Here is a way to show that $Y$ is irreducible with little computation: note that since $Y$ is closed (as the set of zeros of two polynomials) we have $Y=Z(I(Y))$, where $I(Y)$ is the ideal of $Y$. The only thing to check is that $I(Y)$, is prime. But it is easy to see that $I(Y)$ is the kernel of a surjective ring homomorphism $\phi:k[x,y,z]\to k[t]$, namely the homomorphism such that $\phi(x)=t,\phi(y)=t^2,\phi(z)=t^3$. Let's check this in detail, even though this is a bit tautological: To say that $p\in k[x,y,z]$ belongs to $\ker\phi$ means that the polynomial $p(t,t^2,t^3)\in k[t]$ is the zero polynomial. This implies, obviously, that for all $t\in k$ we have $p(t,t^2,t^3)=0$, i.e. that $p\in I(Y)$. Conversely, if $p\in I(Y)$ then the polynomial $\phi(p)=p(t,t^2,t^3)\in k[t]$ has any $t\in k$ as a root, which means that $\phi(p)=0$. Hence $I(Y)=\ker\phi$.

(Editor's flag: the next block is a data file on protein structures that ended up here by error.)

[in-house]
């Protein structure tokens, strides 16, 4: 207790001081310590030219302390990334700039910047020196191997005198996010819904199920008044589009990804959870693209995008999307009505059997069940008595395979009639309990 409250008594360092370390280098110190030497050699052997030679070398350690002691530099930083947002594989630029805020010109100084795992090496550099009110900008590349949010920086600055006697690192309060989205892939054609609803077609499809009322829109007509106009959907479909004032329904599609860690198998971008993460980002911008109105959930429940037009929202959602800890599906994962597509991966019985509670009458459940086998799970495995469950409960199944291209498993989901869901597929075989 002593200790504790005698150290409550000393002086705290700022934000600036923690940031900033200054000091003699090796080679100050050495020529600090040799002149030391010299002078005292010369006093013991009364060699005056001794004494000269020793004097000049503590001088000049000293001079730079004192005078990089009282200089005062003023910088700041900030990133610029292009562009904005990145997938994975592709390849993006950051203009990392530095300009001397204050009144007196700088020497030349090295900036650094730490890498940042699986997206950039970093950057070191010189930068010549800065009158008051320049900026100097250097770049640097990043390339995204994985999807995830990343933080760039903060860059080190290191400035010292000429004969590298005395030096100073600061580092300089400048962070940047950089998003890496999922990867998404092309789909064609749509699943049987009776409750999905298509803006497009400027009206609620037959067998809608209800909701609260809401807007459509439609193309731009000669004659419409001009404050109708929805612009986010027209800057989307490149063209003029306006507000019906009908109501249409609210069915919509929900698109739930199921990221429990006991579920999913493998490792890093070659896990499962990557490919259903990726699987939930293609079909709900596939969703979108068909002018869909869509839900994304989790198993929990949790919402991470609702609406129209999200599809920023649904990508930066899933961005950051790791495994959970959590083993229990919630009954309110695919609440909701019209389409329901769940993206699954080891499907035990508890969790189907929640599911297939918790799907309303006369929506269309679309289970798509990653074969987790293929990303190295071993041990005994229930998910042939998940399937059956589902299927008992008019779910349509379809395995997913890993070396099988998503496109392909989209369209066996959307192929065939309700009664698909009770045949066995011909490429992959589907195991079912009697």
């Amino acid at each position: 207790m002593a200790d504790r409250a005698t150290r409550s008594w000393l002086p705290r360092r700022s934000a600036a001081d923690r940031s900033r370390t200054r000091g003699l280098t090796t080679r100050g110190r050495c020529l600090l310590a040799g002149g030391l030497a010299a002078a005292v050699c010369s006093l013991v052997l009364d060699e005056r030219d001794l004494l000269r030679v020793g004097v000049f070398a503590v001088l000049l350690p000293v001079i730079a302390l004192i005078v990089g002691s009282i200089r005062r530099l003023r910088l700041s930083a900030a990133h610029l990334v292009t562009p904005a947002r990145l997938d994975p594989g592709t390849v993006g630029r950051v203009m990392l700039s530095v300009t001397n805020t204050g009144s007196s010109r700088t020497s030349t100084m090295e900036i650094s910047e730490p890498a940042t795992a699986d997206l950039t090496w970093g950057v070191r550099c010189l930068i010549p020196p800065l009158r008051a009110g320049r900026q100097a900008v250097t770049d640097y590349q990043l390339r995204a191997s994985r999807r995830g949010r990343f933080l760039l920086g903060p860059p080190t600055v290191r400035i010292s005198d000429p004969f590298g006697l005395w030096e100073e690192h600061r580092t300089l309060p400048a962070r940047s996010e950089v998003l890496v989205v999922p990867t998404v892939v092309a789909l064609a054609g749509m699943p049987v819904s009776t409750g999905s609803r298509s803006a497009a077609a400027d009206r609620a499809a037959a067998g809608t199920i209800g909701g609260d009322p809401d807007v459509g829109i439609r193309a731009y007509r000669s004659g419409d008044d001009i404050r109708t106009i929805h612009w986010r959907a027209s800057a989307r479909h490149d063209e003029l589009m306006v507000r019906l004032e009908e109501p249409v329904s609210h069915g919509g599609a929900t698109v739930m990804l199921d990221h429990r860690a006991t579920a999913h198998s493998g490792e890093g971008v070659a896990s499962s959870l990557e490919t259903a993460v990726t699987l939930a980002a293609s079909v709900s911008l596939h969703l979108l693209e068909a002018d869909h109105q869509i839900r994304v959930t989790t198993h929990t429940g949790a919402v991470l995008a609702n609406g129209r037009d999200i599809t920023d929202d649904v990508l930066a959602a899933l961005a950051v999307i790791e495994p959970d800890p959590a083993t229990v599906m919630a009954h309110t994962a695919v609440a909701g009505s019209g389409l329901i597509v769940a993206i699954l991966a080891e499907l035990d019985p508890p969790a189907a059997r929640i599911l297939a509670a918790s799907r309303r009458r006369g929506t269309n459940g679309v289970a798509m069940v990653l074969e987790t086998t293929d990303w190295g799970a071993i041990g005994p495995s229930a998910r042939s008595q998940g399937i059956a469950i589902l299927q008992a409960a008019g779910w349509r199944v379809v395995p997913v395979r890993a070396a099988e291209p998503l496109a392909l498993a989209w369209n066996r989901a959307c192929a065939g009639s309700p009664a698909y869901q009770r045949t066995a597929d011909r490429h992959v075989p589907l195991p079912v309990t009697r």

It follows that the ring $A(Y)=k[x,y,z]/I(Y)$ is isomorphic to $k[t]$, which is integral, hence $I(Y)$ is prime, and $Y$ is an affine variety isomorphic to the affine line. Q.E.D.
Of course the ideal $I(Y)$ is the radical of $(x^2-y,x^3-z)$, and the above arguments show that in fact $I(Y)=(x^2-y,x^3-z)$, but the computation of $I(Y)$ is not needed.